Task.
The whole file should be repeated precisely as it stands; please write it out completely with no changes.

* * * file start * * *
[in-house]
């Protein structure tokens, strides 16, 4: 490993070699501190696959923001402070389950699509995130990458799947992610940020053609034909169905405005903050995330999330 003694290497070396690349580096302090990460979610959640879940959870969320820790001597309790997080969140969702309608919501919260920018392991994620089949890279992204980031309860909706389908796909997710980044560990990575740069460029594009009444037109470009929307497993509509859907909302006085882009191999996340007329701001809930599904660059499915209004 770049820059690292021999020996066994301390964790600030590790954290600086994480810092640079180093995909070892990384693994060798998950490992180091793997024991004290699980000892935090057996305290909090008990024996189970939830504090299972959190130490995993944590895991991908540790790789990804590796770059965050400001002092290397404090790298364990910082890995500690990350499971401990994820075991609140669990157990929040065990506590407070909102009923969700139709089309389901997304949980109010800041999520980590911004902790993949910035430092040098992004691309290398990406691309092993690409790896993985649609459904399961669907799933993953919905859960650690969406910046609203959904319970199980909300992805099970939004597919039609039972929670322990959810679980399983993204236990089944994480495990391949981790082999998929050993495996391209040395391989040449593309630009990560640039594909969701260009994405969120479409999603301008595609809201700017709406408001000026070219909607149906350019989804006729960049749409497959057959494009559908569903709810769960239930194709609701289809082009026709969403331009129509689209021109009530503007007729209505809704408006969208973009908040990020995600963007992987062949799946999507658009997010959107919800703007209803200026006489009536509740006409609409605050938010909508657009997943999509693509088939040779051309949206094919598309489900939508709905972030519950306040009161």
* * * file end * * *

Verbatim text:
[in-house]
């Protein structure tokens, strides 16, 4: 490993070699501190696959923001402070389950699509995130990458799947992610940020053609034909169905405005903050995330999330 003694290497070396690349580096302090990460979610959640879940959870969320820790001597309790997080969140969702309608919501919260920018392991994620089949890279992204980031309860909706389908796909997710980044560990990575740069460029594009009444037109470009929307497993509509859907909302006085882009191999996340007329701001809930599904660059499915209004 770049820059690292021999020996066994301390964790600030590790954290600086994480810092640079180093995909070892990384693994060798998950490992180091793997024991004290699980000892935090057996305290909090008990024996189970939830504090299972959190130490995993944590895991991908540790790789990804590796770059965050400001002092290397404090790298364990910082890995500690990350499971401990994820075991609140669990157990929040065990506590407070909102009923969700139709089309389901997304949980109010800041999520980590911004902790993949910035430092040098992004691309290398990406691309092993690409790896993985649609459904399961669907799933993953919905859960650690969406910046609203959904319970199980909300992805099970939004597919039609039972929670322990959810679980399983993204236990089944994480495990391949981790082999998929050993495996391209040395391989040449593309630009990560640039594909969701260009994405969120479409999603301008595609809201700017709406408001000026070219909607149906350019989804006729960049749409497959057959494009559908569903709810769960239930194709609701289809082009026709969403331009129509689209021109009530503007007729209505809704408006969208973009908040990020995600963007992987062949799946999507658009997010959107919800703007209803200026006489009536509740006409609409605050938010909508657009997943999509693509088939040779051309949206094919598309489900939508709905972030519950306040009161």